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Fundraising for sport and development post-2015

Fundraising for sport and development post-2015

Following the inclusion of sport as an enabler of development in the 2030 agenda for sustainable development (point 37), thoughts now turn to what this will mean for fundraising efforts in the sector. sportanddev.org caught up with key S&D stakeholders to get their views on the topic.

 

 

This is the fourth article in a five part series on sport and the 2030 agenda for sustainable development.

 

 

There is much to celebrate,” says Sophie Beauvais, former director of international sport and development at the Australian Sports Commission, “Years of advocacy by individuals and leading organisations are bearing fruit.” However, she warns, “A declaration does not necessarily bring more funds.”

Increased expectations
Angela Murray, sport for development programme manager at Comic Relief, is optimistic for the future. “As S&D projects gain increasing recognition the opportunities for funding expand.” But with increased recognition come greater expectations. “As the S&D sector matures there is an increasing expectation among funders that S&D applications should be as competitive as those coming from more established development fields.”

This will assuredly put more pressure on fundraisers, but it may also present an opportunity for the development of the sector. Angela explains, “Rather than see competitive funding as a challenge, we should see it as an opportunity to be pushed by the wider development sector to create programmes that are as strong as possible and which truly demonstrate how effective S&D can be.”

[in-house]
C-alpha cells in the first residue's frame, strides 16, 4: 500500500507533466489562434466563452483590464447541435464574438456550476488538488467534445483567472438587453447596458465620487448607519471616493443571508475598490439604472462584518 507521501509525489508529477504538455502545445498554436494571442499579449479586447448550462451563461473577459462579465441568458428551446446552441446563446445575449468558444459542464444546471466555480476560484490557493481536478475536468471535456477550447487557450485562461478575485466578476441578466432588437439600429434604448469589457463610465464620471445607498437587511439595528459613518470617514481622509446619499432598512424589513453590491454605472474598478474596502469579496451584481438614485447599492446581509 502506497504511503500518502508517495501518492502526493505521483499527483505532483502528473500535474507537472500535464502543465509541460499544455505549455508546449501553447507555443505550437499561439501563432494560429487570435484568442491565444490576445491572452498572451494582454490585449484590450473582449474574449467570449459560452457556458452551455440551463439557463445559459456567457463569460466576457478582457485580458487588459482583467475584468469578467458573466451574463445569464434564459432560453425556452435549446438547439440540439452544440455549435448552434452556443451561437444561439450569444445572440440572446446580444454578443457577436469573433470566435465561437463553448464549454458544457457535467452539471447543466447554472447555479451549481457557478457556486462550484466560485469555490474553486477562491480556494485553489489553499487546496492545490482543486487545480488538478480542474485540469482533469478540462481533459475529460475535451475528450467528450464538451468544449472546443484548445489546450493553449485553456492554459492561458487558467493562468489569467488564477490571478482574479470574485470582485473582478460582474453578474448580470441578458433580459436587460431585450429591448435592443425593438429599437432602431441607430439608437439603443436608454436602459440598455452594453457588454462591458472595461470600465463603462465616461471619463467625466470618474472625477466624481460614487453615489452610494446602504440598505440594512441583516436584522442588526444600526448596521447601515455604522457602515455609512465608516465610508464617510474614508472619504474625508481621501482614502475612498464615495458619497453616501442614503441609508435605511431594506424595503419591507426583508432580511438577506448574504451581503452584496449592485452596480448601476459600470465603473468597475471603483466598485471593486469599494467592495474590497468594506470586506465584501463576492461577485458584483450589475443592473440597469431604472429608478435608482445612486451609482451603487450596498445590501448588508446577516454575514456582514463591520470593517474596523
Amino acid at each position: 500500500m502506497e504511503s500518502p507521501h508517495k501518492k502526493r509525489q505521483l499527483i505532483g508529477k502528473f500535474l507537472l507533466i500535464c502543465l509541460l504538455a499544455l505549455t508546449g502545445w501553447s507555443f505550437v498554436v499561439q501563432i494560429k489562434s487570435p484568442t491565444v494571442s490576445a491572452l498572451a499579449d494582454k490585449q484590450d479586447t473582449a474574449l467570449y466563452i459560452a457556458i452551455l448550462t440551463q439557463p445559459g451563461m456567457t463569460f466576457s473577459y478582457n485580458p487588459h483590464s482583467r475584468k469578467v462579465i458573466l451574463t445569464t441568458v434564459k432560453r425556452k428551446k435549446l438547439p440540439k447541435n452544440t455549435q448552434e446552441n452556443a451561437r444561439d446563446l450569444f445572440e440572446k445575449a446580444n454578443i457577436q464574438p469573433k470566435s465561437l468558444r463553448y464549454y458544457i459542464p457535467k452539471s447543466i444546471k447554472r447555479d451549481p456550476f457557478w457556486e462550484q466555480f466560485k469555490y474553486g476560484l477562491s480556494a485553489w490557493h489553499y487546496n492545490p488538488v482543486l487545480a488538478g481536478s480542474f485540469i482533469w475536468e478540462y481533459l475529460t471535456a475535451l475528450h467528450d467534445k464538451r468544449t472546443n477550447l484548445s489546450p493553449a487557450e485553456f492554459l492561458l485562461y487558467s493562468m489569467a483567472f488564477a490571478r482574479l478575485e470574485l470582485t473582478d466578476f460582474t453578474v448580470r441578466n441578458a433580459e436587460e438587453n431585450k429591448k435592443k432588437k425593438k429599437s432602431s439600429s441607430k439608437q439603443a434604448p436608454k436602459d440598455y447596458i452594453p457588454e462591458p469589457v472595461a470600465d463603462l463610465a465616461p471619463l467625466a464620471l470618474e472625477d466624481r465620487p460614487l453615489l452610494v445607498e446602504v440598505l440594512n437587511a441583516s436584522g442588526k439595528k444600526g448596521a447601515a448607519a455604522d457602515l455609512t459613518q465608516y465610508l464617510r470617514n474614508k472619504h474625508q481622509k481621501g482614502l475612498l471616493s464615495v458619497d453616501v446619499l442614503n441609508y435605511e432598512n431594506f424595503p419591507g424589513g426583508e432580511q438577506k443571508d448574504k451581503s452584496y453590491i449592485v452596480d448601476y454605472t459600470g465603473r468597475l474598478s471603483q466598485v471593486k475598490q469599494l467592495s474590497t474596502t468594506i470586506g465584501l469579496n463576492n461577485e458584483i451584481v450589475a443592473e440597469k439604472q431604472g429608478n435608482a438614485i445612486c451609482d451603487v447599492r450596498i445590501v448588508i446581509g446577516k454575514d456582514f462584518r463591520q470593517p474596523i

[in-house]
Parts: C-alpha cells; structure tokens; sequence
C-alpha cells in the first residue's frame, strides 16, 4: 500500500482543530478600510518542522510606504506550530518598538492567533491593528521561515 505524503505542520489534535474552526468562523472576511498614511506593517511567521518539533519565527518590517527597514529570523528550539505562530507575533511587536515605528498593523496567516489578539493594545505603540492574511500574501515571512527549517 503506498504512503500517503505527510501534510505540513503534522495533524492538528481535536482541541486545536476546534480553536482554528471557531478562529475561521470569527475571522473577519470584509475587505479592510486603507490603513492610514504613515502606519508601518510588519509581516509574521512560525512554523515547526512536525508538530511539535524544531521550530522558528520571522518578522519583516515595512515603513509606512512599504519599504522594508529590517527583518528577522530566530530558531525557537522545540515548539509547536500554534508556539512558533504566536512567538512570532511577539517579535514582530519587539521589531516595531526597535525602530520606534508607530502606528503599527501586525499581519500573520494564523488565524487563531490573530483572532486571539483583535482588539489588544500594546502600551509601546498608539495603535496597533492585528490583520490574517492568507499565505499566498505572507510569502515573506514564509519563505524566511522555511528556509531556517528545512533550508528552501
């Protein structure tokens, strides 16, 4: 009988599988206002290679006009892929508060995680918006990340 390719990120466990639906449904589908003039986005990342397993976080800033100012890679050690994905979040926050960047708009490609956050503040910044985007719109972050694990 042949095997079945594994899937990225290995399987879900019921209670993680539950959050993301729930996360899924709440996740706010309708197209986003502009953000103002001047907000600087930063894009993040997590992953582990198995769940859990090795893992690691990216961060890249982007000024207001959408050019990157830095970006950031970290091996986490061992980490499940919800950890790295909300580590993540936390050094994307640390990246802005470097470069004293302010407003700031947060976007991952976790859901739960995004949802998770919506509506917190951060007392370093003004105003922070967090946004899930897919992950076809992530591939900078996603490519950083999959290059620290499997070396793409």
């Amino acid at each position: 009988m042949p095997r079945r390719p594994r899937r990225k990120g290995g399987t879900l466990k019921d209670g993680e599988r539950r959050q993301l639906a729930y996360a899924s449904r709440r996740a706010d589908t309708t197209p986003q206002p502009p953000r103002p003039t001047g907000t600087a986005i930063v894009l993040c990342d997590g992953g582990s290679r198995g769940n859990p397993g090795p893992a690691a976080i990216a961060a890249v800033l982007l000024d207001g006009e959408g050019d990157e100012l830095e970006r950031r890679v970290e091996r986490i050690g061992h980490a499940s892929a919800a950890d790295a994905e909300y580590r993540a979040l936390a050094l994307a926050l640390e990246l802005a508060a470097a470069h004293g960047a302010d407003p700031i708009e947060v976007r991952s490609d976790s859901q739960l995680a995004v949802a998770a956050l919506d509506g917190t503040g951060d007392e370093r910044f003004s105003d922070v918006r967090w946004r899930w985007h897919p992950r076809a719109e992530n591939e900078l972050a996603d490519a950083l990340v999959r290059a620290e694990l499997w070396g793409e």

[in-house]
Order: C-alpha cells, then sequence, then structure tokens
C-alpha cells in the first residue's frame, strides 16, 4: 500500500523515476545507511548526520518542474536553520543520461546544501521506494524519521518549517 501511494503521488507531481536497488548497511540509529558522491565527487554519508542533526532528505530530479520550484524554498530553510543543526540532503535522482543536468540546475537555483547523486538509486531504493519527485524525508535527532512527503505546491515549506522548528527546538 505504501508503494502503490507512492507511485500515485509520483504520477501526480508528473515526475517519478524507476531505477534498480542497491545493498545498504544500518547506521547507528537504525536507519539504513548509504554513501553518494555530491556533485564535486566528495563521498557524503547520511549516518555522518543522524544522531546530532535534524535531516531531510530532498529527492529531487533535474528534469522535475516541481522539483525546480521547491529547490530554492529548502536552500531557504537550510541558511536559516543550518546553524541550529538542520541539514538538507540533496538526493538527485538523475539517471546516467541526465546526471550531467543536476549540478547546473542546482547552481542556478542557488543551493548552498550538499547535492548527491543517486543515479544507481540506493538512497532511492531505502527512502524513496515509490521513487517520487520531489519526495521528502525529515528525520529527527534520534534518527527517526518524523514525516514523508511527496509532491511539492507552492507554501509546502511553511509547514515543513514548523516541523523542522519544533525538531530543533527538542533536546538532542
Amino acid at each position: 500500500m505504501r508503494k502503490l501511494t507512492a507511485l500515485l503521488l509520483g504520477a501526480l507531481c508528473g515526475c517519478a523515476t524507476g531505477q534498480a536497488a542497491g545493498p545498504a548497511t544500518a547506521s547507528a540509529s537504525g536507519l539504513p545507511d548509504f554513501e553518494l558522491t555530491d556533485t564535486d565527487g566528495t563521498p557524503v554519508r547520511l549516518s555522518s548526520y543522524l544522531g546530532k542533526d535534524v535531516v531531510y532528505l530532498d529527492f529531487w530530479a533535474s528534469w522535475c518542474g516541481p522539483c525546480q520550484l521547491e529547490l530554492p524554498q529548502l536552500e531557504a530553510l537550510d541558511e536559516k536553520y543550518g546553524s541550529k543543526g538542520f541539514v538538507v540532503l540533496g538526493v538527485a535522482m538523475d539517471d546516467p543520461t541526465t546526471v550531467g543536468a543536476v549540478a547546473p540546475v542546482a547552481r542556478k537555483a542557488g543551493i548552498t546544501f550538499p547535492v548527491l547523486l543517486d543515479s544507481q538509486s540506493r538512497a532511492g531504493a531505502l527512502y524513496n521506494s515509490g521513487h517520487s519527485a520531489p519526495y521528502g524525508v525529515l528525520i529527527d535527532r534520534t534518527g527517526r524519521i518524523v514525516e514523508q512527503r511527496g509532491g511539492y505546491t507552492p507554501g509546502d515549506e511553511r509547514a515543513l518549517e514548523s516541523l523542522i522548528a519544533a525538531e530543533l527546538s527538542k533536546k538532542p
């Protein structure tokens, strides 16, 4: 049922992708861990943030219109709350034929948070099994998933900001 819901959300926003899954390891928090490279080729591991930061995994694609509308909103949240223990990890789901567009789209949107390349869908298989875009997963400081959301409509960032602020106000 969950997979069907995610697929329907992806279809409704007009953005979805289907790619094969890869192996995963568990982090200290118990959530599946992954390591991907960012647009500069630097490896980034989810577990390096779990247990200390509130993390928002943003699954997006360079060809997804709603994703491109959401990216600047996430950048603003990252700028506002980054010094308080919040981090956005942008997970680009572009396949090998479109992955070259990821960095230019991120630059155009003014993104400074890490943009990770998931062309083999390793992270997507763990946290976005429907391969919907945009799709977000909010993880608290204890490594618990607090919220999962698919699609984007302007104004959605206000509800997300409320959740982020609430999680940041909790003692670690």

Improving the evidence base
The launch of the new Global Goals on 25 September is likely to have a profound impact on the types of interventions that major donors prioritise”, says Ed Barney, research advisor at DFID. “This shift should provide the S4D sector with a renewed focus and clarity about where to focus activities.”

He continues, “It is likely that there will be an increasing emphasis on the sector to demonstrate strong development results. In addition, it will be important that the sector develops a research agenda to improve clarity about what we know S4D programmes can achieve, what we are less sure about and those areas where we do not think that S4D can feasibly play a positive role.”

Think globally, act locally
However, not everyone is convinced that new funding opportunities will result from the inclusion of sport in the 2030 agenda. “Will the 2030 agenda bring more money?” Sophie asks rhetorically, “Unlikely.” She explains that organisations will need to continue working hard to demonstrate the impact of their work and clearly show how S&D contributes to funders' goals and priorities. “The 2030 Agenda is a case of ‘think globally, act locally’.”

Whether or not new funding opportunities can be expected post-2015, it is clear that sport and development organisations will need to provide more evidence of the impact of their efforts. Arguments will need to be convincing if the sector is to attract increased investment from large development organisations, such as USAID and DFID.

Don’t miss part five in this series which will focus on the way forward for sport and development, to feature in the 150th e-Newsletter on 30 September.

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News

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Stephen Reynard

Published

Wednesday, September 16, 2015 - 09:00

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